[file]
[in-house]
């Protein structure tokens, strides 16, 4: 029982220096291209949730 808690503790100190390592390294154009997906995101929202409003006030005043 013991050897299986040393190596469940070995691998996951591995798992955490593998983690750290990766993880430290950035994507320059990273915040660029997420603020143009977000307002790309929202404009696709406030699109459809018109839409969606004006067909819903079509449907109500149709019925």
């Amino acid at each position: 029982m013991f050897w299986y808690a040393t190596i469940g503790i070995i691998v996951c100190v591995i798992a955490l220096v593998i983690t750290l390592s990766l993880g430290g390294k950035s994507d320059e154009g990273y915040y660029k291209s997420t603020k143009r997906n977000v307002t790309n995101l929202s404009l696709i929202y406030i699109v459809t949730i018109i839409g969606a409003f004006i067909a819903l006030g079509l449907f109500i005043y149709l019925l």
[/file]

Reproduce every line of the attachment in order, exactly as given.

[in-house]
């Protein structure tokens, strides 16, 4: 029982220096291209949730 808690503790100190390592390294154009997906995101929202409003006030005043 013991050897299986040393190596469940070995691998996951591995798992955490593998983690750290990766993880430290950035994507320059990273915040660029997420603020143009977000307002790309929202404009696709406030699109459809018109839409969606004006067909819903079509449907109500149709019925």
């Amino acid at each position: 029982m013991f050897w299986y808690a040393t190596i469940g503790i070995i691998v996951c100190v591995i798992a955490l220096v593998i983690t750290l390592s990766l993880g430290g390294k950035s994507d320059e154009g990273y915040y660029k291209s997420t603020k143009r997906n977000v307002t790309n995101l929202s404009l696709i929202y406030i699109v459809t949730i018109i839409g969606a409003f004006i067909a819903l006030g079509l449907f109500i005043y149709l019925l």